Dave also would become the driving force in introducing people to winter skiing in Washington’s Methow Valley, bringing the first busloads of REI customers to eastern Washington in the early 1970s. Later, he built a log cabin in the valley and helped cut some of the first ski trails. Today the valley boasts the most extensive Nordic trails system in North America. In 1997, the ski industry honored Dave with the first Dagfinn Ragg award for his outstanding contribution to the advancement of cross-country skiing.  

Also in the early 1970s, Dave took a chance and ordered a newfangled tent for REI’s shelves. This “dome tent” was based on the design of an igloo, and it stood on its own. He bought 50 of them from its designer, a small Seattle backpack company called JanSport. Dave had spent a lot of wet nights in saggy A-frame tents, and he sensed that people might love the dome tents. “He was deeply respected by people in the industry because he had this sense of what people would want next,” said Ben Johns, who considered Dave a mentor at REI, and a friend. As REI later became larger and more complex, Ben was one of many employees who took over responsibilities for what Dave alone had once handled in a younger, smaller co-op. 

Dave Chantler on Ingalls Peak with blue skies and mountain peaks in the background. He is wearing a short sleave red plaid shirt, blue grey knickers, tall white socks and brown leather mountaineering boots.
Dave Chantler on Ingalls Peak, Washington, 1967.

Dave also loved to ride bikes. He’d taken epic rides with friends across the Canadian Rockies. Starting around 1980, he sniffed a growing hunger for bicycling. And he wanted the co-op to sell bikes. There was a problem, though: demand outstripped supply. Also, some brands wouldn’t sell to REI. “Dave was struggling to source bikes in the quantity and quality that he wanted,” said Ben. “So Dave said, ‘We’re gonna create a brand, and we’re gonna be masters of our own destiny.’” By this time, REI had grown enough that the co-op had the clout, and the checkbook, to try something big.  

Dave teamed up with “Cozy” Yamakoshi, a well-regarded product development guru and bicycle sourcing expert from Japan. Novara began in 1982. And the two men would become fast friends, bonding over the intricacies of bicycles. At first, the co-op simply bought bikes from a factory and branded them Novara. Quickly, though, they located a factory in Asia, and the right components, to make bikes to their specifications, said Steve Gluckman, a longtime REI employee who considered Dave “my sensei.” (Steve later took over Novara product development, retiring after 29 years.) Dave didn’t design the bikes’ architecture, but he frequently had the vision for what a Novara bike should be and do. “He conceived it. He built it. He named it. He nurtured it,” said Ben, who recently retired from the co-op after 32 years.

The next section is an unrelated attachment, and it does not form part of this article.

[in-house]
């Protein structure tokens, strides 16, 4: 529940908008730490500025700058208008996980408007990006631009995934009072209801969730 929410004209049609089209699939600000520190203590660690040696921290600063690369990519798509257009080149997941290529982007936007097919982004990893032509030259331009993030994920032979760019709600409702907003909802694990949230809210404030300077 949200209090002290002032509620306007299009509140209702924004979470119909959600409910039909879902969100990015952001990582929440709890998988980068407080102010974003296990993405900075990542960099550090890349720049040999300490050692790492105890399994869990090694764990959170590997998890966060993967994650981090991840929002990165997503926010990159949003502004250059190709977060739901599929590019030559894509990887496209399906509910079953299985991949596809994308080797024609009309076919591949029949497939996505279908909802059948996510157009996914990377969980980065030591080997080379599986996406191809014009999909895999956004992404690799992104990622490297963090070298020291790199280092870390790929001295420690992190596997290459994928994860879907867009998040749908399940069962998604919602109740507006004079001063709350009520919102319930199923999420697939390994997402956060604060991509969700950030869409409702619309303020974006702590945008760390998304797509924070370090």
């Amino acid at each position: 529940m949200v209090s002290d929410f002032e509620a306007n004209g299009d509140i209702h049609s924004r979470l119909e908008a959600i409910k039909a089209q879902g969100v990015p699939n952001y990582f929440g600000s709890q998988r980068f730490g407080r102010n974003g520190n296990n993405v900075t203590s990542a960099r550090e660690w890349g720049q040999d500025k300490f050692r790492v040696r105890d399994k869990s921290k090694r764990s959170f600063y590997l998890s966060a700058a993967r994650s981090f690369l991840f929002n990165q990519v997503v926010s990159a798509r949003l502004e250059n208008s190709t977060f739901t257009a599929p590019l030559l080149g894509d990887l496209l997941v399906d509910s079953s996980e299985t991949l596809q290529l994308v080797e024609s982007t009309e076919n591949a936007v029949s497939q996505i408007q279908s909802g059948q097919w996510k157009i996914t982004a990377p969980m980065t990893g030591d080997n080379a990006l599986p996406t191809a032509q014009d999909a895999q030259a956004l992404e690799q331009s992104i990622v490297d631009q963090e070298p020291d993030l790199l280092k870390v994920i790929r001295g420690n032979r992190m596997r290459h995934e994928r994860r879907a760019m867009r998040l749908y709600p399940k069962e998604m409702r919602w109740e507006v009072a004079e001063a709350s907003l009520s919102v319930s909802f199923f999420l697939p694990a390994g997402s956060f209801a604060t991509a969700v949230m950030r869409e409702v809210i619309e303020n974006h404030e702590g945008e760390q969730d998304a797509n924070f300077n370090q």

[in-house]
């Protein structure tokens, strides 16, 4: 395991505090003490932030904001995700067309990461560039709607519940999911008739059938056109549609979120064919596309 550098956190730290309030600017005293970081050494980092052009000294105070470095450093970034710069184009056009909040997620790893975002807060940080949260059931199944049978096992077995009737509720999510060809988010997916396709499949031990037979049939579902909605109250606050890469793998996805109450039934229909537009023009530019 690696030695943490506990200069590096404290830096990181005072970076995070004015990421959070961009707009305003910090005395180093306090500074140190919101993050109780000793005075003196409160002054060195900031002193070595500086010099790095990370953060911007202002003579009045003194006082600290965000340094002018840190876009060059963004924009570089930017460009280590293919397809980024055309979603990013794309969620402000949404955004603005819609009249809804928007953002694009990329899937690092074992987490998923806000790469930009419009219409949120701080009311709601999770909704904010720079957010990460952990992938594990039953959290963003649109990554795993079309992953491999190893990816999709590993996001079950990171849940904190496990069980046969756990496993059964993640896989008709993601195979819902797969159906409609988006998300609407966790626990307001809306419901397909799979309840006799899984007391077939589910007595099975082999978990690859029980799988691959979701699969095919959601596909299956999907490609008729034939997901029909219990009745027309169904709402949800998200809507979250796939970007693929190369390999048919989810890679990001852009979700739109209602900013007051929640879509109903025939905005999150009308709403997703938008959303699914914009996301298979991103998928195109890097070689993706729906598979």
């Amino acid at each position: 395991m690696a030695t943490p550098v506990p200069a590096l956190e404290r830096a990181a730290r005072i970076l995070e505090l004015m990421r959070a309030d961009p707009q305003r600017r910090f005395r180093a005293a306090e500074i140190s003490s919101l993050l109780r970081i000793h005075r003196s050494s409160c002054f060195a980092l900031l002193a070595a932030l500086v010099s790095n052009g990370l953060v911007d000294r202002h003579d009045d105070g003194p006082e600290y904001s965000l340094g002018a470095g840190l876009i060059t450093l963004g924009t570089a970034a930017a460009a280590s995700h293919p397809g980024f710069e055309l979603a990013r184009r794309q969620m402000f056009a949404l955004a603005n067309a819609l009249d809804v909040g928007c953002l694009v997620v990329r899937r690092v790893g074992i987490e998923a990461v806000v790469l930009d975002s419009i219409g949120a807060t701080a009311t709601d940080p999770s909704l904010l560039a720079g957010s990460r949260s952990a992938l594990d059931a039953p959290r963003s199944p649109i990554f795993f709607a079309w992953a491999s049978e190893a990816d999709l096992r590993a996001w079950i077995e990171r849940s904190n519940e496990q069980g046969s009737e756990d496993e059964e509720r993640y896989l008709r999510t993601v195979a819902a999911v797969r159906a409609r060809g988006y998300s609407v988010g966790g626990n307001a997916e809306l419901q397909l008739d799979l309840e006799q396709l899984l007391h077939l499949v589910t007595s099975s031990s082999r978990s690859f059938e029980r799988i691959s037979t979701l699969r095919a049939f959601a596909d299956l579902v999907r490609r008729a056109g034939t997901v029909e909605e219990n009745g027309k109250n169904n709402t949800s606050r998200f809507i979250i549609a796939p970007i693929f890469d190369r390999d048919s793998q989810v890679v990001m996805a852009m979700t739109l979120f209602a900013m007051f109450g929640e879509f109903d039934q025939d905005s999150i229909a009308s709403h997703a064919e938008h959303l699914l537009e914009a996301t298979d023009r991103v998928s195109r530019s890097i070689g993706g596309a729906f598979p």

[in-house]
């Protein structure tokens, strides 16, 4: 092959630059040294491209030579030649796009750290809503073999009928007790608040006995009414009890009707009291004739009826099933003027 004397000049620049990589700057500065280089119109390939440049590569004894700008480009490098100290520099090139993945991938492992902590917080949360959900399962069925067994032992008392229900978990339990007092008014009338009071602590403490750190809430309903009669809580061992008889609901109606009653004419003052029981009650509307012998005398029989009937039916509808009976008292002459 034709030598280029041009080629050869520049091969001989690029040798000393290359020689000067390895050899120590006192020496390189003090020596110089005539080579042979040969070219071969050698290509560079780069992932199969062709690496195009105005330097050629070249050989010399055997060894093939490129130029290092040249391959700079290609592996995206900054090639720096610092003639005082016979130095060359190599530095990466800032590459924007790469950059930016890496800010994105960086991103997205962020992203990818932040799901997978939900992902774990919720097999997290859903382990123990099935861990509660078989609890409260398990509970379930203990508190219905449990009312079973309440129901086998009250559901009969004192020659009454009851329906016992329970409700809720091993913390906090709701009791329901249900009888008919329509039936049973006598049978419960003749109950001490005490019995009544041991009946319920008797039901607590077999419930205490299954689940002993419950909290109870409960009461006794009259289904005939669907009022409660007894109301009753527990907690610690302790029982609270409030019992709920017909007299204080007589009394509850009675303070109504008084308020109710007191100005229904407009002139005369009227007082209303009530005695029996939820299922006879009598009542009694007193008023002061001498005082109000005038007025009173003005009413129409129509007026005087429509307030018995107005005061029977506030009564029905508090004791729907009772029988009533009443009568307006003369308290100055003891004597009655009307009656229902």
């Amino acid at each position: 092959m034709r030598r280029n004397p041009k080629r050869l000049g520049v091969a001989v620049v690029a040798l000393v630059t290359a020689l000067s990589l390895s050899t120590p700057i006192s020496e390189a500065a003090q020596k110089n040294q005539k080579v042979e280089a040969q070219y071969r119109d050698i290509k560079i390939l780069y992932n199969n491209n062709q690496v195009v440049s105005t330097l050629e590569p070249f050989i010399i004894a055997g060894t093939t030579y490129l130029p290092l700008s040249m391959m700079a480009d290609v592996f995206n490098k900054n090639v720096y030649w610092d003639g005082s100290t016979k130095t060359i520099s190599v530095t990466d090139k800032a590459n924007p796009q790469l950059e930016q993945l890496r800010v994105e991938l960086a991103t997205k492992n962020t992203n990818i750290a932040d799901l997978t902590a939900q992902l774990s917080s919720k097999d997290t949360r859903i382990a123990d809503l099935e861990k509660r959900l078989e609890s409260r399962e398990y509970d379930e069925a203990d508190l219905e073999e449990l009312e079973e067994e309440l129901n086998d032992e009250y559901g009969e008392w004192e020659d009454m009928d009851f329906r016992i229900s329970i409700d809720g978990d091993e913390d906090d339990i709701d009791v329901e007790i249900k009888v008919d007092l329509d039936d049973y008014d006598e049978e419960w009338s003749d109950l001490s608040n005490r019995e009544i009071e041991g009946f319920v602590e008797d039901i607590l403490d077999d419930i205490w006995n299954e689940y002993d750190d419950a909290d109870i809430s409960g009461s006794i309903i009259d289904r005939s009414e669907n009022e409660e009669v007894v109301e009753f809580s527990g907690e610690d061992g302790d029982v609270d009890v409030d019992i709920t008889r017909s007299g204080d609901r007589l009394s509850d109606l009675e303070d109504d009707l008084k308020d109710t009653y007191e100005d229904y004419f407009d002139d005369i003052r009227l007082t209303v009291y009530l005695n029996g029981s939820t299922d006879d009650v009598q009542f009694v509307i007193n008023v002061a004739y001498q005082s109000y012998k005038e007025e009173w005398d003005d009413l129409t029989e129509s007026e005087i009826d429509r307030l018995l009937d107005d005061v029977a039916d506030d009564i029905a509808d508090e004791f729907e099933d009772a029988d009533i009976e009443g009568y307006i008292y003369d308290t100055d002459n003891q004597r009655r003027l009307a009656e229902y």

One visionary bike in particular is worth mentioning. Dave knew from his own riding that cyclists could use a bike that could go anywhere—from pavement to rough dirt roads. He recruited Scot Nicol, founder of Ibis Cycles and already a revered bike designer, to design a different kind of bike: a robust machine but with wide, smoother tires, and handlebars for comfy, all-day riding. Called the X-R (for “crossroads”), the bike was a mutt. Today, we’d perhaps call it the first gravel bike. “It was so ahead of its time,” said Steve. “It wasn’t a top seller, but it was kind of a visionary product.” The bike won Novara its first national award. People still write to REI saying they bought an X-R at a garage sale and love it, and they ask for information about it. 

Novara ended about four years ago. But Co-op Cycles stands on the shoulders of its legacy.  

“Dave was a character,” said Steve. That character was marked by generosity and graciousness. He relished the role of mentor. But “he could have a very sharp tongue,” Steve added. “And he didn’t put the filter on very often.”  

Dave retired from REI to the Methow Valley in 2001. Even in retirement, though, he could not resist sharing his enthusiasm or his urge to be a buyer. He convinced the owner of his local grocery store to carry a startlingly extensive cheese and charcuterie selection, completely unexpected at the time in such a rural place. Dave himself curated the selection; you might find him frequenting various fromageries of Seattle, his glasses perched on the tip of his nose, as he sussed out seriously stinky Camembert or salt-flecked Gruyere. Don Portman, who Dave taught to ski in that gravel pit and who went on to be a godfather of Methow skiing, dubbed Dave the Cheez Whiz. (Dave himself preferred Freddy Fromage.)  

Few know that Dave had been a gifted pianist who had played on public radio. He also was an avid birder who traveled to 60 countries and had a life list that stretched to nearly 7,000 birds.  

Dave did not marry. He is survived by that cosmopolitan cheese case and its myriad fans, and by admiring former REI colleagues, and by many, many grateful lovers of the outdoors who enjoy his legacy daily, whether they know it or not.